How To Escape Abuse
How Do I Get out of Marriage that’s Emotionally Abusive?
Q: I am unhappy in my marriage. My husband is verbally and emotionally abusive to me and the kids but I can’t afford to leave. What should I do?
A: Of the two issues you need to address, the first one is logical, practical, and, in some ways, easier. It’s important that you take the time to do some research in order to better understand your legal rights and your financial obligations. Schedule an appointment with both a lawyer and a financial planner — the information and support you receive from these experts will help you look at your situation from an educated perspective. As you expand your knowledge base and see that there are other choices open to you, you may come to a different conclusion about how to plan for your future.
The second major concern is emotional. Being in an abusive relationship is psychologically draining and extremely detrimental to your feelings of self-worth. Typically the abuse itself will be followed by feelings of guilt on the part of the perpetrator and then a loving period will ensue. This dance repeats itself until the victim is worn down and unable to act on her own behalf. So, in fact, you eventually become emotionally bankrupt.
Although divorce is financially costly, the true cost of divorce is its effect on the family. It’s possible that your husband is unhappy in the marriage, as well, and will be open to negotiating an equitable agreement. As there are children involved, their best interests are paramount, according to the courts, and child support is a mandatory part of the divorce agreement. If yours is a longstanding marriage and your primary work has been as a homemaker, your husband will be court ordered to pay spousal support — and this will change only when you have re-trained and are sufficiently prepared to return to the job market. So there are some built-in measures in the legal system that will act on your behalf.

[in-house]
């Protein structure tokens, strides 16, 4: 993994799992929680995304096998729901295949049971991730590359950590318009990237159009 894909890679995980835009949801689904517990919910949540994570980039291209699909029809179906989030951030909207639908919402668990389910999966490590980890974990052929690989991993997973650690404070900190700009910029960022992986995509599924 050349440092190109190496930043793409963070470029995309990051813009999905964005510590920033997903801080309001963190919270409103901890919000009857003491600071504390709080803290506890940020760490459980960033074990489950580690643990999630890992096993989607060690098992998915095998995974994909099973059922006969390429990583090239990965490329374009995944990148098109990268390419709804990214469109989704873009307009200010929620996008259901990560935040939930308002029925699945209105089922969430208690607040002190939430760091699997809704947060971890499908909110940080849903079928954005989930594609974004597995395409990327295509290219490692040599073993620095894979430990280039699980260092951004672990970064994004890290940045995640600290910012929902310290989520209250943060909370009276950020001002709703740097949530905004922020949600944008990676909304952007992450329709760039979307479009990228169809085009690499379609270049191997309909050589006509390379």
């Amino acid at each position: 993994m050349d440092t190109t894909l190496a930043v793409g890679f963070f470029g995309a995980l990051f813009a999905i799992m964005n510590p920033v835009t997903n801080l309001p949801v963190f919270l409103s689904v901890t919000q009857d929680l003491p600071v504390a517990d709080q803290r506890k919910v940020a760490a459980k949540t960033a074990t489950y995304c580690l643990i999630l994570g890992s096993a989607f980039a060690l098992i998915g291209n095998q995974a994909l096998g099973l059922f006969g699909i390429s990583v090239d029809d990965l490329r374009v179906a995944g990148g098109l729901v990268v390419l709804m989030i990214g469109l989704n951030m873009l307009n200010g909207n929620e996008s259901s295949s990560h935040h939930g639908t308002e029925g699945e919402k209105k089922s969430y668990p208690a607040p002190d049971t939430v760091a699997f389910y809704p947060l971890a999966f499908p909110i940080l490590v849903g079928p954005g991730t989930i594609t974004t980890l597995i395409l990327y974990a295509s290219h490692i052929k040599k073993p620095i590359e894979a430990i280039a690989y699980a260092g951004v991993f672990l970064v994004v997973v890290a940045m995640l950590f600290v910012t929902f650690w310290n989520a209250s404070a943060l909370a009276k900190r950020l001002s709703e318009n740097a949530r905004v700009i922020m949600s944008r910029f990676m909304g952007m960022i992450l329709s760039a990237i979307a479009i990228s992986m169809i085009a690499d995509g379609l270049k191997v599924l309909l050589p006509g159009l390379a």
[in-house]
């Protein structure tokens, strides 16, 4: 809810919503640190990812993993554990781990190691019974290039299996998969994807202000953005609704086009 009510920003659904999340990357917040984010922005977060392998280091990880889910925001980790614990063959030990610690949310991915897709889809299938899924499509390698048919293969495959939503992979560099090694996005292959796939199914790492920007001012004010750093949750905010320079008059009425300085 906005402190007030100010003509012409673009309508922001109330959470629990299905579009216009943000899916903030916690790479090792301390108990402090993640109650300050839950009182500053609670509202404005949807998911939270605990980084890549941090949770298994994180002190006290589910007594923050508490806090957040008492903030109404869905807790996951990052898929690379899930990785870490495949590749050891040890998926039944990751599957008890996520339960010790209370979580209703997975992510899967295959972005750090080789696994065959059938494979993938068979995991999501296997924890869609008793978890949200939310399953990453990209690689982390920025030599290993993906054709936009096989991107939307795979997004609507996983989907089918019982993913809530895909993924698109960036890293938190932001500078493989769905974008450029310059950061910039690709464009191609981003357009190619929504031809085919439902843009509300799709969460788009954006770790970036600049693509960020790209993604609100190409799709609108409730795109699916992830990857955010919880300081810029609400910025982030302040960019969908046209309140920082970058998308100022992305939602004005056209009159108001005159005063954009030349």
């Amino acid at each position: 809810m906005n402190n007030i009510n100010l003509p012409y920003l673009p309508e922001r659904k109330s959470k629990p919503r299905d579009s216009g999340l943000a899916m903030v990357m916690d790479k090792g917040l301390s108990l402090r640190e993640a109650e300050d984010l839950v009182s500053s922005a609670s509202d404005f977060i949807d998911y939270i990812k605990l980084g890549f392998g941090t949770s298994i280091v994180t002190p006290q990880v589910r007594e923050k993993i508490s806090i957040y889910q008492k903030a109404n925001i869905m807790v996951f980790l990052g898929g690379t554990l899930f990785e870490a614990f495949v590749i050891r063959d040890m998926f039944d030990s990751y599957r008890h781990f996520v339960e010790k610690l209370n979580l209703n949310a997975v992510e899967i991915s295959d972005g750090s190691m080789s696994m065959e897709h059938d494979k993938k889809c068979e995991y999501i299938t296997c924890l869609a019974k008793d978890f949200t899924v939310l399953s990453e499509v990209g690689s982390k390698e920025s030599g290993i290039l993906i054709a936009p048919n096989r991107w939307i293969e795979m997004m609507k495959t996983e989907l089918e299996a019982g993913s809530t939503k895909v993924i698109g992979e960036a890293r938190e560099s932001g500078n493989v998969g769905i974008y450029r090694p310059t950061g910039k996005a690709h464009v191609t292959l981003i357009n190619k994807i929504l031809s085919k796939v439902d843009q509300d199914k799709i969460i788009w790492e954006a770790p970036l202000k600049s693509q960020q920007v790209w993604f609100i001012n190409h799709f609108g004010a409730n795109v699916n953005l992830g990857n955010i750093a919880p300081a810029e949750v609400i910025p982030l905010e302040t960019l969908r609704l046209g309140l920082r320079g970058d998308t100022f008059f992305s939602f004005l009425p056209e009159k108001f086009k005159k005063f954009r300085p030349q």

Men typically tend to know more about financial matters, so be sure to continue educating yourself. Women considering divorce sometimes don’t get all that they deserve because they are afraid, don’t want to alienate their spouse, or are anxious to be finished with the process. Don’t be willing to give up your rights, especially if you have primary custody since your financial situation will directly impact your children. Begin to develop more financial autonomy by opening a bank account, exploring part-time work options, and by getting a credit card in your own name. These are viable first steps toward creating a new life for yourself.
Think about what you value and the goals you have for your children and yourself. Talk with a close family member, a good friend, a therapist, or a coach; investigate a local shelter for abused women. By facing your concerns head-on and getting the support you deserve, you’ll begin to build more self-assurance and confidence. Before you know it, instead of asking what you should do, you will know — and you will be making the decisions that will best serve your own needs and your family.